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The Side Effects of Pension Envy

Guaranteed monthly checks may be fading, but 401(k) plans have advantages

By Jack Tatar and MarketWatch

(This article appeared previously on MarketWatch.) 

In working with retired parents and their adult children, I've grown used to the comment that children have about how they “wished they had a pension like Mom or Dad had.”

 

However, the pension option that made up the sole retirement plan for so many in past generations has disappeared for the majority of Americans. Being “on your own” with 401(k) plans and IRAs have become the replacement models for retirement plans as companies moved away from pension plans and placed those retirement responsibilities onto the workers. In reality, these options have allowed for greater investment flexibility and for many, higher returns and larger nest eggs than they would have had in a pension.

 

For others, it has provided an account that they have used to “skim off” assets for non-retirement needs (paying bills, vacations, boats, etc.) or a Las Vegas type of account where they have placed their savings in high-risk investments and depleted their account values. As I said, this model for retirement provides an “on your own” approach and when left to one's own devices, bad decisions are often made.

(MORE: Got Pension Questions? Get Free Help)

The insecurity that many feel about their own retirement brings back feelings of envy when they encounter workers, mainly of those in the public sector, who still have access to a pension plan that allows them to plan for their income levels in retirement. These feelings often go beyond just envy, and result in anger toward those with pensions when people recognize that having pensions, primarily for public workers, comes with a cost, not to the employer, but to the average taxpayer (that's me and you). I've written about this in the past, but new research figures point out just how strongly Americans currently feel about this issue.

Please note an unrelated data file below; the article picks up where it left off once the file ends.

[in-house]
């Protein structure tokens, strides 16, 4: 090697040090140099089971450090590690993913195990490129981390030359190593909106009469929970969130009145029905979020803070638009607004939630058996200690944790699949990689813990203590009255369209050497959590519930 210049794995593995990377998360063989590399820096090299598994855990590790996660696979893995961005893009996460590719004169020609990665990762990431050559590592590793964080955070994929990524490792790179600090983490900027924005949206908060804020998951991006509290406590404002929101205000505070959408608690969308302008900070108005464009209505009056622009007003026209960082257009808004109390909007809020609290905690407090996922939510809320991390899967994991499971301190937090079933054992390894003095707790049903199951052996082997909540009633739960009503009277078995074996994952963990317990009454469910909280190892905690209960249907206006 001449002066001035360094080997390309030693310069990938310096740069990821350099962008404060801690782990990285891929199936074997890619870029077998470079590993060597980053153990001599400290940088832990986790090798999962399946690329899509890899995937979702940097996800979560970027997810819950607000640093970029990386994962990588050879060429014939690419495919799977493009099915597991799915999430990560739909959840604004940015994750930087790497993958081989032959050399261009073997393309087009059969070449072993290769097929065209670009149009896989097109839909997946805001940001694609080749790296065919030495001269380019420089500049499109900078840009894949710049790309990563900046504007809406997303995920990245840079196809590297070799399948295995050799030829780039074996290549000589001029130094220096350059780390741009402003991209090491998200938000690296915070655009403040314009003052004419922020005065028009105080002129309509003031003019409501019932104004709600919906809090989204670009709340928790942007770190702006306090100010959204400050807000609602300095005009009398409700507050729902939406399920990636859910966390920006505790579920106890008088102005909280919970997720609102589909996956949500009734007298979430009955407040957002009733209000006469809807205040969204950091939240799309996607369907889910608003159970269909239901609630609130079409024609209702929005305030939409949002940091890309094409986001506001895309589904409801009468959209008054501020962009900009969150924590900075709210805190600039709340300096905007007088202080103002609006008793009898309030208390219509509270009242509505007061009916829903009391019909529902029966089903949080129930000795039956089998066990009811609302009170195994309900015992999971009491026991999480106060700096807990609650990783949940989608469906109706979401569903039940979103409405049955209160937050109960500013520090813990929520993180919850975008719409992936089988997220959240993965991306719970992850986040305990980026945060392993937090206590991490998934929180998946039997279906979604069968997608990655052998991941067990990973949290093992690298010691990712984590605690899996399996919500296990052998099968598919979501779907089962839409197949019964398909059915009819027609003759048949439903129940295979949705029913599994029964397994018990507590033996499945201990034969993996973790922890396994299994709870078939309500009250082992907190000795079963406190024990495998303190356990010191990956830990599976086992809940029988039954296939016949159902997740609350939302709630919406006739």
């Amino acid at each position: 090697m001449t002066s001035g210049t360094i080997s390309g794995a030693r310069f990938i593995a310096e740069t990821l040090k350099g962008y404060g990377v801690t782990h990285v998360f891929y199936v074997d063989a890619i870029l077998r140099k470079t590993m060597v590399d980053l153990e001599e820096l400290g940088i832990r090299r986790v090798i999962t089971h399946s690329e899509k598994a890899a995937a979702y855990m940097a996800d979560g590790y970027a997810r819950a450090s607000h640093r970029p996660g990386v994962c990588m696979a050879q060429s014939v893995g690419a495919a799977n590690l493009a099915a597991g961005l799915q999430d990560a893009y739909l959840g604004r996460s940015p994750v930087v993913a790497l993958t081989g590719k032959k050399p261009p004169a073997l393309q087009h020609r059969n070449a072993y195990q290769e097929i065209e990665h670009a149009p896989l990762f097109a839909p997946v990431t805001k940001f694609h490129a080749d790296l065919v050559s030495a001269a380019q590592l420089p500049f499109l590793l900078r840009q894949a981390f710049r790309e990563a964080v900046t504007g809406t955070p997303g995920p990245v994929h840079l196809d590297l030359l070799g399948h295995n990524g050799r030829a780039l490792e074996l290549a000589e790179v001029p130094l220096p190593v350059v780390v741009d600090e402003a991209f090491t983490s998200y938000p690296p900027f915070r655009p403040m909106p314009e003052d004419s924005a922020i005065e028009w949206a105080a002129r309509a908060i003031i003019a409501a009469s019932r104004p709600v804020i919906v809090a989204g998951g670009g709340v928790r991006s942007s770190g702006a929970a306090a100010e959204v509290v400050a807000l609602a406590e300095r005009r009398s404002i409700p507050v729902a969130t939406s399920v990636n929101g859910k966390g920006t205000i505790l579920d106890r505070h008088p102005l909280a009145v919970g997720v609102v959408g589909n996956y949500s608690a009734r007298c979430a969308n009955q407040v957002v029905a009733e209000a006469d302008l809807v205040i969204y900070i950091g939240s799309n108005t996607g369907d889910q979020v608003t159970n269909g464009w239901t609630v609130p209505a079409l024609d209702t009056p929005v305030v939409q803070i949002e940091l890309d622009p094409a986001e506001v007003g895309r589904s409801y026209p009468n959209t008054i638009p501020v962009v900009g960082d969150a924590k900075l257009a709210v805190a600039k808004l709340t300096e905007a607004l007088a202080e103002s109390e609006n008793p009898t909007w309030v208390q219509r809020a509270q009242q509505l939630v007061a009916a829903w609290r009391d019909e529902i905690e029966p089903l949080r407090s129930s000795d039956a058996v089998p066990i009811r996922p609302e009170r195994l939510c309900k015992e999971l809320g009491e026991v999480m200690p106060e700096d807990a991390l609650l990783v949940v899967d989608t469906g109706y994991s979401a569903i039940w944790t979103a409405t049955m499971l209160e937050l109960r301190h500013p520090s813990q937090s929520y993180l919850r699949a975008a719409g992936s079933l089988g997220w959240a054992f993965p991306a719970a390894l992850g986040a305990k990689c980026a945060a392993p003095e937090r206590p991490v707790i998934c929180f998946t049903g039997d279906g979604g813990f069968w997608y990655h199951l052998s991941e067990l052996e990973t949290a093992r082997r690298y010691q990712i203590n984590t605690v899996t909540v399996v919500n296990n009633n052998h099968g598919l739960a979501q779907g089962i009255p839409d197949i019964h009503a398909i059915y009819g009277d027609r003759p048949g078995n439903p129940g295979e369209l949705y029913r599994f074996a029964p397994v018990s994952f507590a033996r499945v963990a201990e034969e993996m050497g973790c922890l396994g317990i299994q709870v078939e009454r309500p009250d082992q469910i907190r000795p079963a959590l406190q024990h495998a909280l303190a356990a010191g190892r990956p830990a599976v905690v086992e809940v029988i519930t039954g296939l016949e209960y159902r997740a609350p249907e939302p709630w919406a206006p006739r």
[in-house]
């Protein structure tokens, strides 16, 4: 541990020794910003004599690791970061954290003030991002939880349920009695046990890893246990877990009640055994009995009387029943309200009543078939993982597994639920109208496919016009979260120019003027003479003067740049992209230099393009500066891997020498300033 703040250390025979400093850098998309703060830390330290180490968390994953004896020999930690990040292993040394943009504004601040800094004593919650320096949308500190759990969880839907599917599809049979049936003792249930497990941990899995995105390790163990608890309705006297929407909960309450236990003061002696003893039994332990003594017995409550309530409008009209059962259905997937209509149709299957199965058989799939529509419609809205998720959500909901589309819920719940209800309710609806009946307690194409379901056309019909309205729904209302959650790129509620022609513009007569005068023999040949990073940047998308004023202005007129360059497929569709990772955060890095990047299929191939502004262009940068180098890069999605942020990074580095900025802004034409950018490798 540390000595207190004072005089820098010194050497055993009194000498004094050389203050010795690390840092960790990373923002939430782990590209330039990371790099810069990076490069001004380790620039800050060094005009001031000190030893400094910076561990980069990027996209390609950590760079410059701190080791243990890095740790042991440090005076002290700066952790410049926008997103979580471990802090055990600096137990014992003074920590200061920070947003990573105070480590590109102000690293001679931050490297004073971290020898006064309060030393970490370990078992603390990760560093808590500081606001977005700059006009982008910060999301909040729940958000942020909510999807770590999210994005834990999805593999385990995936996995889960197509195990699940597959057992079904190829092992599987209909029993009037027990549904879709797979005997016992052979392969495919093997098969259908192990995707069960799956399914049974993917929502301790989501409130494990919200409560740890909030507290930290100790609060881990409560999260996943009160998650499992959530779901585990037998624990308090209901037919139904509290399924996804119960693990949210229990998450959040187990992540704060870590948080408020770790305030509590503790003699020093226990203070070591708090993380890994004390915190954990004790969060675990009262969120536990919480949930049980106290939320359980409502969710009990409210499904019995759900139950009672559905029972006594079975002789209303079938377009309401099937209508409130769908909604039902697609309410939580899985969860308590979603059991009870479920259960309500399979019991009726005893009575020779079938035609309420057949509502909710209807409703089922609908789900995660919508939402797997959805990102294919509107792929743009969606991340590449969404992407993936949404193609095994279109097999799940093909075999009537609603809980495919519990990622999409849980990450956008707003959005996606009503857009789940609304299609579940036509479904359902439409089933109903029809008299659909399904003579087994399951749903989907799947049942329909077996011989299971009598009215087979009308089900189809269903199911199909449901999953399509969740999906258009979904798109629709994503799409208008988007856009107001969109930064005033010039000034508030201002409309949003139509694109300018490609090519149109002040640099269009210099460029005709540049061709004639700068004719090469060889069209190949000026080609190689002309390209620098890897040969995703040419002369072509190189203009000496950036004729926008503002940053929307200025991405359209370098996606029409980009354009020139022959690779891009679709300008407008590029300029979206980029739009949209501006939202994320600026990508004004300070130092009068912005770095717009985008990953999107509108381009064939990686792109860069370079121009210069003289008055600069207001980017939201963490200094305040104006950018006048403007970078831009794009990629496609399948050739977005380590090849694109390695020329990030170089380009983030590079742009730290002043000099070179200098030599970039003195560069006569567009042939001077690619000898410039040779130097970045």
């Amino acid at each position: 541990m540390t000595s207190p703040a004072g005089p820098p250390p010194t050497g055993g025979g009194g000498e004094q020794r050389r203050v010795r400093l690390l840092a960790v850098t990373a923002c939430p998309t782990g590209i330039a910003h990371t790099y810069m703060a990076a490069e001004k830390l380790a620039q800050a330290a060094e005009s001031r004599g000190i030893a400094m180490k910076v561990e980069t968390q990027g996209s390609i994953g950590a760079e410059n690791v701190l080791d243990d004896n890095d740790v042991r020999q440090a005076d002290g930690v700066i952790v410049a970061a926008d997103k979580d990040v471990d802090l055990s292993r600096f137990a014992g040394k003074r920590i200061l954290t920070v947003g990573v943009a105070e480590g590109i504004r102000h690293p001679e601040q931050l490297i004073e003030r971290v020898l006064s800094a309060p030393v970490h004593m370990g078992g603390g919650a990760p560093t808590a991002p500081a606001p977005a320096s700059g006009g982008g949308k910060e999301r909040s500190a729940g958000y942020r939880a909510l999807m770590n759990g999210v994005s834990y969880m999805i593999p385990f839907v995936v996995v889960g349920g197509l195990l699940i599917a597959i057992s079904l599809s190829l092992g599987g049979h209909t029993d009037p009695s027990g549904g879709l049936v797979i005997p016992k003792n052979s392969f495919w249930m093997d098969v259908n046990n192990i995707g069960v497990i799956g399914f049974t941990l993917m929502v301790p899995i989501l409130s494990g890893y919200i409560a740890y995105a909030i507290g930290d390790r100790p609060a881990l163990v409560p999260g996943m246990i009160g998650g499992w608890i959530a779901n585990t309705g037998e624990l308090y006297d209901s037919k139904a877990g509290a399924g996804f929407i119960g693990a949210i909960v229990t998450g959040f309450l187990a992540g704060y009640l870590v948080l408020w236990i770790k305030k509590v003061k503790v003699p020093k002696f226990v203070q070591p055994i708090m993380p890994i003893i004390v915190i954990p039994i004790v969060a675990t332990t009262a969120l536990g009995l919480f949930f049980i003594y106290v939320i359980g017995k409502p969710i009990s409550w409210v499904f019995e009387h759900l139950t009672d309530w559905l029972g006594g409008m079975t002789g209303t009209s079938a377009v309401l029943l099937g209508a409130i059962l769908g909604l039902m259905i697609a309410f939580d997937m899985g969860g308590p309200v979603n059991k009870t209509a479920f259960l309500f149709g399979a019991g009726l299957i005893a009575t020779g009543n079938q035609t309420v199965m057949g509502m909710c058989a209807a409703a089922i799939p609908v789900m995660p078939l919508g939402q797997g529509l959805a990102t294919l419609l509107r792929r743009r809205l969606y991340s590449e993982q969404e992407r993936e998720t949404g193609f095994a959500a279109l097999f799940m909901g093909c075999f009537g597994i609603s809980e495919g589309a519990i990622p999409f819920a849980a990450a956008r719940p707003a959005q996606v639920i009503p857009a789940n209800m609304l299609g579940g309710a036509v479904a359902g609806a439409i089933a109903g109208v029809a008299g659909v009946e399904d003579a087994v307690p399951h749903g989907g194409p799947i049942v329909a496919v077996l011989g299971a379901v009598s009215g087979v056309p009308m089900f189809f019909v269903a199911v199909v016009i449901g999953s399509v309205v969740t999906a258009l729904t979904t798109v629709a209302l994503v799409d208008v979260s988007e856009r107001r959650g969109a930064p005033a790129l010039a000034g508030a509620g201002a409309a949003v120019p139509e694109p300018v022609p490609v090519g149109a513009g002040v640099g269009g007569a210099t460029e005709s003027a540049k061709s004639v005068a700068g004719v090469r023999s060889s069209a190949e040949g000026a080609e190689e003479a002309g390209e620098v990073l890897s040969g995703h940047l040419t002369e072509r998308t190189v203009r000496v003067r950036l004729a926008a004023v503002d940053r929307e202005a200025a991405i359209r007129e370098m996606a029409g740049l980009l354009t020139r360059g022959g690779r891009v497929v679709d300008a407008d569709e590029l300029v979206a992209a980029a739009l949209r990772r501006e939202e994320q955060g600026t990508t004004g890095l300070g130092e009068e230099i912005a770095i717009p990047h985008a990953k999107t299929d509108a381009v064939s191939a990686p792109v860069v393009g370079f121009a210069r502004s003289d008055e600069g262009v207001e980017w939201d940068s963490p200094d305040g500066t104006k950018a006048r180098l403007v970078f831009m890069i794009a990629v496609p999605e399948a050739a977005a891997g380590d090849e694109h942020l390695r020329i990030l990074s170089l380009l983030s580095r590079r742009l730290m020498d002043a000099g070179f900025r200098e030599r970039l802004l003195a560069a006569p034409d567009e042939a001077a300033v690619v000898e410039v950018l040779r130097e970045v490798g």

A recent study by Princeton Survey Research Associates International, the same firm that does the Pew polls, shows that Americans are concerned about the burdens that public pensions are placing on state and local governments and feel that changes are needed, most of which don't include raising taxes to pay for increased pension costs for public workers.

 

The study shows that:

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  • 82 percent of Americans favor requiring current public employees to contribute more toward their own future pensions and benefits.
  • 78 percent of Americans say taxpayers should get to vote on pension increases for government employees.
  • 72 percent of Americans are concerned their state and local governments may not be able to afford public employee pensions.

 

The study also shows that Americans are less interested in burdening current retirees than they are in seeing solutions for those who will be new hires and eligible for pensions:

  • 71 percent of Americans oppose reducing pension benefits that are currently being paid to already-retired public employees
  • 67 percent of Americans favor shifting future public employees, those who haven't been hired yet, from guaranteed defined-benefit pensions to 401(k)-style retirement accounts.
  • 59 percent of Americans favor shifting current public employees to a 401(k)-style retirement system, but only 38 percent of Americans support transitioning current public employees from guaranteed pensions to 401(k)-style retirement accounts if it means breaking contracts with existing workers.

I think that these numbers show that Americans have “pension envy” but they also show respect for workers and the benefits that they already have, and they value the relationship between public workers and state and local governments.

(MORE: 4 Ways to Fix the Retirement System)

 

It's clear that there's a need for solutions when discussing the burdens of pensions on the taxpayer, but it's also good to recognize that on this issue, creating safe retirements for all workers is something that affects all of us. And along with that comes respect for each other, regardless of the type of retirement plan we have.

Jack Tatar Read More
MarketWatch
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